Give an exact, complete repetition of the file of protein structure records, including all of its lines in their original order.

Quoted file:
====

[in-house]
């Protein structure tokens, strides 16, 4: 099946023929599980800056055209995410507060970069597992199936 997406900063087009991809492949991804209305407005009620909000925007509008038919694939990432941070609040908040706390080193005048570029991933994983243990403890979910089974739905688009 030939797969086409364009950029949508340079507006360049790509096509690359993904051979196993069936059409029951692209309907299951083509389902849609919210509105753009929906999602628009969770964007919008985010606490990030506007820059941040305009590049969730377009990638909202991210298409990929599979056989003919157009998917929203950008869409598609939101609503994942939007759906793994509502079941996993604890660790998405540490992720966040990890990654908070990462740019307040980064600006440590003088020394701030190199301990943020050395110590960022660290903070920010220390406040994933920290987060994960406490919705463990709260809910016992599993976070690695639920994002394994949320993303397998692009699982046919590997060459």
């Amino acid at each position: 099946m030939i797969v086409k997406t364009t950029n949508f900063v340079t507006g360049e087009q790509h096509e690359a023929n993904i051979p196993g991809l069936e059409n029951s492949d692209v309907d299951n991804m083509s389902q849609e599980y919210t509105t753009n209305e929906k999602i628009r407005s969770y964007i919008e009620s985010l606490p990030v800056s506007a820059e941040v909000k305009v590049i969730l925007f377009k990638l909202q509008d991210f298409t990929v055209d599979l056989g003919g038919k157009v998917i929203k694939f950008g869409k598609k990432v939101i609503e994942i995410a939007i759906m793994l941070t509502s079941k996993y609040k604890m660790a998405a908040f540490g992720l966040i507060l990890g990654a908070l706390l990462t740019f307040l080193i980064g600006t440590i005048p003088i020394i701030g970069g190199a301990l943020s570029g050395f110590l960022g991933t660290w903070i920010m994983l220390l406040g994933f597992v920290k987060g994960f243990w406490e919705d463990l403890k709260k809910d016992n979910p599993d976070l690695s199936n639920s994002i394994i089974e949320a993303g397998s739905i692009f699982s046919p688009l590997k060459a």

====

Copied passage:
[in-house]
């Protein structure tokens, strides 16, 4: 099946023929599980800056055209995410507060970069597992199936 997406900063087009991809492949991804209305407005009620909000925007509008038919694939990432941070609040908040706390080193005048570029991933994983243990403890979910089974739905688009 030939797969086409364009950029949508340079507006360049790509096509690359993904051979196993069936059409029951692209309907299951083509389902849609919210509105753009929906999602628009969770964007919008985010606490990030506007820059941040305009590049969730377009990638909202991210298409990929599979056989003919157009998917929203950008869409598609939101609503994942939007759906793994509502079941996993604890660790998405540490992720966040990890990654908070990462740019307040980064600006440590003088020394701030190199301990943020050395110590960022660290903070920010220390406040994933920290987060994960406490919705463990709260809910016992599993976070690695639920994002394994949320993303397998692009699982046919590997060459």
């Amino acid at each position: 099946m030939i797969v086409k997406t364009t950029n949508f900063v340079t507006g360049e087009q790509h096509e690359a023929n993904i051979p196993g991809l069936e059409n029951s492949d692209v309907d299951n991804m083509s389902q849609e599980y919210t509105t753009n209305e929906k999602i628009r407005s969770y964007i919008e009620s985010l606490p990030v800056s506007a820059e941040v909000k305009v590049i969730l925007f377009k990638l909202q509008d991210f298409t990929v055209d599979l056989g003919g038919k157009v998917i929203k694939f950008g869409k598609k990432v939101i609503e994942i995410a939007i759906m793994l941070t509502s079941k996993y609040k604890m660790a998405a908040f540490g992720l966040i507060l990890g990654a908070l706390l990462t740019f307040l080193i980064g600006t440590i005048p003088i020394i701030g970069g190199a301990l943020s570029g050395f110590l960022g991933t660290w903070i920010m994983l220390l406040g994933f597992v920290k987060g994960f243990w406490e919705d463990l403890k709260k809910d016992n979910p599993d976070l690695s199936n639920s994002i394994i089974e949320a993303g397998s739905i692009f699982s046919p688009l590997k060459a």